FedEx says UPS’s losses during union talks were its gains. Could its wages rise too?

FedEx Corp. executives expect to keep most of the shipping business the company picked up after rival United Parcel Service Inc.’s labor negotiations and Yellow’s bankruptcy earlier this year. But in the wake of the UPS deal, they also expect “an increase in labor rates,” according to BofA analysts.

The analysts, led by Ken Hoexter, said in a note dated Tuesday that the remarks by the FedEx executives were made during an investor lunch that same day. FedEx said it had “built an increase into its annual wage-growth expectations,” the analysts said.


has said it gained around 400,000 packages a day out of the 1.2 million that UPS

lost, and it expects to hold on to most of those shipments, the analysts said. However, Hoexter noted: “This is in contrast to UPS’s commentary that it expects to win back a majority of its business, and is willing to pay customer penalties.”

Executives at FedEx also expect to retain around 5,000 shipments a day in extra less-than-truckload freight — generally, smaller shipments that only take up a portion of a trailer — following Yellow’s chapter 11 filing in August, according to the analysts.

FedEx, when reached for comment, referred back to its quarterly earnings call in September. As shipping demand remains soft, FedEx is trying to cut billions of dollars in costs by cutting flights and executive roles, closing offices and bumping prices higher.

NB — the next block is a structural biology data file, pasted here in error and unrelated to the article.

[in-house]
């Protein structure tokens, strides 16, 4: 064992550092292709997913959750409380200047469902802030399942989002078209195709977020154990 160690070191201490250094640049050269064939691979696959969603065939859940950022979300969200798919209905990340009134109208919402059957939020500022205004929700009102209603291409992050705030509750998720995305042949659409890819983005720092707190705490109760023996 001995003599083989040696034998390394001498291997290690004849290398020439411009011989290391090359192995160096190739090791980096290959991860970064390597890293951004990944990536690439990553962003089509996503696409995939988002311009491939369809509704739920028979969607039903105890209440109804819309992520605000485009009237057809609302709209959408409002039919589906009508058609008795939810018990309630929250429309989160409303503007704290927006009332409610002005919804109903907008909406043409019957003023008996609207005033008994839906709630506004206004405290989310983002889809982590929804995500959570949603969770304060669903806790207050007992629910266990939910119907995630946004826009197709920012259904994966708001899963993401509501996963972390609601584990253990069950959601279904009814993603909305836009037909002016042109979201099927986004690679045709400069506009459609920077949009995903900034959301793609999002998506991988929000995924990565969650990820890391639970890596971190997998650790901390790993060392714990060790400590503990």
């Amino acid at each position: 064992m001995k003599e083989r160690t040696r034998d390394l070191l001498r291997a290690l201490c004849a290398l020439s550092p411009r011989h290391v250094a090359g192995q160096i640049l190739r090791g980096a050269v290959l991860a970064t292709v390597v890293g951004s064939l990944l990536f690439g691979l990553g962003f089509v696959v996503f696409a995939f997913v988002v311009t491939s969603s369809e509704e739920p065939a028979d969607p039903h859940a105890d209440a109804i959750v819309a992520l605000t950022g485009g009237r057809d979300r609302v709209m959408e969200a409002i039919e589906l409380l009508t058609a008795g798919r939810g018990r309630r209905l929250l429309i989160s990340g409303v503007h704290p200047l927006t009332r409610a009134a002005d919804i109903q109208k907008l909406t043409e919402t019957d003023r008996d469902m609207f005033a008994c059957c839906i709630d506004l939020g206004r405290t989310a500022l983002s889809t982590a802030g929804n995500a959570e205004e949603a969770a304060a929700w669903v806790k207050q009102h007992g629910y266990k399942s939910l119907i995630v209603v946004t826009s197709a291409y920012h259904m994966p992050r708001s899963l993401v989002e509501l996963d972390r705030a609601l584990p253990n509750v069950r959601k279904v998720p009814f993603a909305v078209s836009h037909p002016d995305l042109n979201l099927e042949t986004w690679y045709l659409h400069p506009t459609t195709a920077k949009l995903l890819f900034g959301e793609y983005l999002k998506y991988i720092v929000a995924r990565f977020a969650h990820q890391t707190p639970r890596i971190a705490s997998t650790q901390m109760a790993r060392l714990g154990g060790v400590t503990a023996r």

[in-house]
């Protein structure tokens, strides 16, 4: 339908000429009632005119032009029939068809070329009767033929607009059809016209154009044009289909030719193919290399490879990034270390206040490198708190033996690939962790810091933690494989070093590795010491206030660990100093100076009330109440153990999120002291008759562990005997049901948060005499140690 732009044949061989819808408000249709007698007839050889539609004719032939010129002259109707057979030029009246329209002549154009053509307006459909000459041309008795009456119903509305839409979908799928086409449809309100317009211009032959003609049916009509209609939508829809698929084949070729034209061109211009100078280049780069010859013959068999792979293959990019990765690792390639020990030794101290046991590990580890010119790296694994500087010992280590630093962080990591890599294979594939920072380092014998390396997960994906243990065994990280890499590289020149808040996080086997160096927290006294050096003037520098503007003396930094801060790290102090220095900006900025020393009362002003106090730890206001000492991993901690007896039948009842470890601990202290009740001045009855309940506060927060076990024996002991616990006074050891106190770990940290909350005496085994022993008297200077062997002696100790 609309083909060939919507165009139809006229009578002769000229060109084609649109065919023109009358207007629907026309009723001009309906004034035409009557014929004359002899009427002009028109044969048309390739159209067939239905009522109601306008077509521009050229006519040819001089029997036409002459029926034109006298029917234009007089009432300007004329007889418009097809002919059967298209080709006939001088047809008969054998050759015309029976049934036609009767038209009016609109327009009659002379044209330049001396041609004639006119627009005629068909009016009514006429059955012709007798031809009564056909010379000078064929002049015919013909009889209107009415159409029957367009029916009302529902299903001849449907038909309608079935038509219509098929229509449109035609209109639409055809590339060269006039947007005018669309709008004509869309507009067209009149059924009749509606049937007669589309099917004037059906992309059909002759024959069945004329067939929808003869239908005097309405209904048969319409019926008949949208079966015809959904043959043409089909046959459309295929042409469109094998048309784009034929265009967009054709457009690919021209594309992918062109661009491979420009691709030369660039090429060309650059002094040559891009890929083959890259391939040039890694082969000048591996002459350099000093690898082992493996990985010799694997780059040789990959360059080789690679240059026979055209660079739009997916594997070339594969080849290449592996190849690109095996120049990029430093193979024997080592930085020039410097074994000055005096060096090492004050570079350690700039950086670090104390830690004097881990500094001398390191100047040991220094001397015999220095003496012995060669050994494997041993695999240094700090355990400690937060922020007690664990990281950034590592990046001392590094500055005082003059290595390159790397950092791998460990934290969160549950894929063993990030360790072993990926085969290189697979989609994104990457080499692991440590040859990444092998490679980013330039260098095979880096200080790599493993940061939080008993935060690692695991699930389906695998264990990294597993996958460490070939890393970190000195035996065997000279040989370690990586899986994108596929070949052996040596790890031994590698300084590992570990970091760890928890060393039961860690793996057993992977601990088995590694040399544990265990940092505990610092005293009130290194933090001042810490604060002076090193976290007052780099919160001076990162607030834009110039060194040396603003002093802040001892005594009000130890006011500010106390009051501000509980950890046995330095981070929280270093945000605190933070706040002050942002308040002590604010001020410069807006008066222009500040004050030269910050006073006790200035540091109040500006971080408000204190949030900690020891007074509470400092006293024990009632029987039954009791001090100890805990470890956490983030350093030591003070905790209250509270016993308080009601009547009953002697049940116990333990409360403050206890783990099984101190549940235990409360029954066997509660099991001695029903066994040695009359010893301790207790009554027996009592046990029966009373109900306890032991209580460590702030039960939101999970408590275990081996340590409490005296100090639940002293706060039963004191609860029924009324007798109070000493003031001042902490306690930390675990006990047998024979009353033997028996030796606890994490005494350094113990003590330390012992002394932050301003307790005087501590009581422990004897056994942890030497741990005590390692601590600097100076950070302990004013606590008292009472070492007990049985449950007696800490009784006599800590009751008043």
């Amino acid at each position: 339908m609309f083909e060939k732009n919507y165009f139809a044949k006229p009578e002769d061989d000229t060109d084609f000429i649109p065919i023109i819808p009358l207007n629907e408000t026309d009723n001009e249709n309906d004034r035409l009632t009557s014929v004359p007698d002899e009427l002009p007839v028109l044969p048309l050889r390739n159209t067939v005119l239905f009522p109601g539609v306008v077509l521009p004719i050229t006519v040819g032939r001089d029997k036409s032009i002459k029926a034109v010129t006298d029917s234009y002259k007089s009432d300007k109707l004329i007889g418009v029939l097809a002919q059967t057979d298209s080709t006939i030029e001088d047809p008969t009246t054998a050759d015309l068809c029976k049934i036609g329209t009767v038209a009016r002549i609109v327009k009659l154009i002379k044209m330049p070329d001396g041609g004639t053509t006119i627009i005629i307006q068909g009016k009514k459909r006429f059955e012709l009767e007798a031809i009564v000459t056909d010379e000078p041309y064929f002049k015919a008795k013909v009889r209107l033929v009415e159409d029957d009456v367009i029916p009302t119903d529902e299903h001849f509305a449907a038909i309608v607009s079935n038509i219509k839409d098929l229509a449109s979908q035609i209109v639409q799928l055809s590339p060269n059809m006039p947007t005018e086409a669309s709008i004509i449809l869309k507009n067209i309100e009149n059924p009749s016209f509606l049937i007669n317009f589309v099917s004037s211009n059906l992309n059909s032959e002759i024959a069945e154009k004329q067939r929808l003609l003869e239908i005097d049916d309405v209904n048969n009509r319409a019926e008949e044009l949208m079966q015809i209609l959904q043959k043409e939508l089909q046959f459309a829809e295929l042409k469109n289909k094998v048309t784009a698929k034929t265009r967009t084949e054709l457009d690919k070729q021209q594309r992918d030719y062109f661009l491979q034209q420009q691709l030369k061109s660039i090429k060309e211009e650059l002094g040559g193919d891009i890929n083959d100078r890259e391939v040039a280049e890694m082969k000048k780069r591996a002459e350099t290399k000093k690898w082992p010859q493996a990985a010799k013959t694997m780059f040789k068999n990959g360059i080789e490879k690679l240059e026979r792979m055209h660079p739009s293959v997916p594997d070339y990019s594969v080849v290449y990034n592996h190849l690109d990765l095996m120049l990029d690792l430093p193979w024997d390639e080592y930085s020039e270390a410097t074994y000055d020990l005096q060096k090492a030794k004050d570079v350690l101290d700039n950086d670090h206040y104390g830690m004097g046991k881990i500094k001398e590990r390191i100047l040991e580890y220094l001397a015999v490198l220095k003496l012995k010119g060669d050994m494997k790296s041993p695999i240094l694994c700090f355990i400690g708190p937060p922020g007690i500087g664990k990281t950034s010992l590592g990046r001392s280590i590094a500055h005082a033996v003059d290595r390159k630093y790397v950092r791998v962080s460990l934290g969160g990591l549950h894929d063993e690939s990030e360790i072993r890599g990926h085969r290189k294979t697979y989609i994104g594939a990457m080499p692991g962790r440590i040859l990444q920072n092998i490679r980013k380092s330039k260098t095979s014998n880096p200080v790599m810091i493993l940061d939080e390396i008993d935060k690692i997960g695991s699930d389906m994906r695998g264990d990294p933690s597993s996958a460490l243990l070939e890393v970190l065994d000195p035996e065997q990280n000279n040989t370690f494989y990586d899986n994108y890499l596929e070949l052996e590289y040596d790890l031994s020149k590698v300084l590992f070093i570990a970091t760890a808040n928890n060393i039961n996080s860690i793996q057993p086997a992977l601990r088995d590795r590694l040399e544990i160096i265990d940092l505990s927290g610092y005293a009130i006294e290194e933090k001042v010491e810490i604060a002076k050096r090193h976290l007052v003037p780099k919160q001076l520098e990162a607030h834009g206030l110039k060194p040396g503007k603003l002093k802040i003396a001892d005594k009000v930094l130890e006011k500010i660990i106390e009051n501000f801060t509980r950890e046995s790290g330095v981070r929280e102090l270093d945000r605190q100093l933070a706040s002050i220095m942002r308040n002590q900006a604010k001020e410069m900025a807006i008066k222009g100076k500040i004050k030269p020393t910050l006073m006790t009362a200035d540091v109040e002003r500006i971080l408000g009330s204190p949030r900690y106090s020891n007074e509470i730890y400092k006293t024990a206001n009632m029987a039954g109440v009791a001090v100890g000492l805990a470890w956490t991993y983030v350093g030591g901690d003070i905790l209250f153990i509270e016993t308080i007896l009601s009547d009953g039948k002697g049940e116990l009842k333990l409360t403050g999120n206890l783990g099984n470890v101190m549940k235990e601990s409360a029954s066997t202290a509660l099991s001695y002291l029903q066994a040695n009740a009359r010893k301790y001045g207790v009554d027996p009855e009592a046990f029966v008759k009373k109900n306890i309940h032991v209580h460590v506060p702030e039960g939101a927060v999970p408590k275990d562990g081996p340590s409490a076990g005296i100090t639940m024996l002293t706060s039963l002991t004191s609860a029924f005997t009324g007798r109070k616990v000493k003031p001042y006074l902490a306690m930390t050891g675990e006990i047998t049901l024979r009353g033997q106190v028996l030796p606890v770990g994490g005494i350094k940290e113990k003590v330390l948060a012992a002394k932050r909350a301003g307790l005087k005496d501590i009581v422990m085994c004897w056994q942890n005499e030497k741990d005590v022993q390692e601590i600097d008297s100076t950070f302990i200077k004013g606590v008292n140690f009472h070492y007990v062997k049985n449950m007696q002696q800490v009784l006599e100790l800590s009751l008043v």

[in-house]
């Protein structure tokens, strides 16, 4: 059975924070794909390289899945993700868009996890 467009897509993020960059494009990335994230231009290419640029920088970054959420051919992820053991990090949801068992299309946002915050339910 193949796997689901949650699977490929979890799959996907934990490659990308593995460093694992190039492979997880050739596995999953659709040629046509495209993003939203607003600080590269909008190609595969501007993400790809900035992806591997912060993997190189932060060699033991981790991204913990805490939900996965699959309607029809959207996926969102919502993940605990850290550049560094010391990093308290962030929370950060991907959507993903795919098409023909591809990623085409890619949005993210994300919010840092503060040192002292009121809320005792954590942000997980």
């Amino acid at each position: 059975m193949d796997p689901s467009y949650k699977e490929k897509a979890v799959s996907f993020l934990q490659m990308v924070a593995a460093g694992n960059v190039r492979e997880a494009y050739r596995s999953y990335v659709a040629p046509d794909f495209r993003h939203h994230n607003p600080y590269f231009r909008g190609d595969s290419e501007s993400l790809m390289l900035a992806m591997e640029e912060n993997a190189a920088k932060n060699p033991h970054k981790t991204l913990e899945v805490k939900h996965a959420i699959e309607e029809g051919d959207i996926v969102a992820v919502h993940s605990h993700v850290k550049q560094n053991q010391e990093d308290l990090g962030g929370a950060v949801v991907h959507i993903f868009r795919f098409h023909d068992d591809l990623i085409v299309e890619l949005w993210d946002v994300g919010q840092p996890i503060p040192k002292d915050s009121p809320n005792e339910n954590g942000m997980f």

The BofA analysts said FedEx told them the business it won from UPS was “mostly on fixed-term contracts with penalty break fees.” The company also told the analysts that it sees the peak holiday delivery season as consistent with what it saw last year.

UPS reached an agreement with the Teamsters union in July, following the threat of a strike. FedEx in September said it had gained “upside” from the often contentious negotiations between UPS and the union, as well as from Yellow’s troubles.

UPS last month said it expected costs related to the deal with the Teamsters to rise at a rate of 3.3% over the contract’s five-year lifespan. But the company said it “retains flexibility to implement technology to further drive productivity inside our buildings.”

Trucking company J.B. Hunt Transport Services Inc.

on Tuesday said it was not yet out of the current freight “recession” that came after the pandemic package-delivery boom fizzled. But the company’s president, Shelley Simpson, said “we are seeing signs of things moving in a positive direction.”

Shares of FedEx fell 1.8% on Wednesday, while UPS fell 2.1%.

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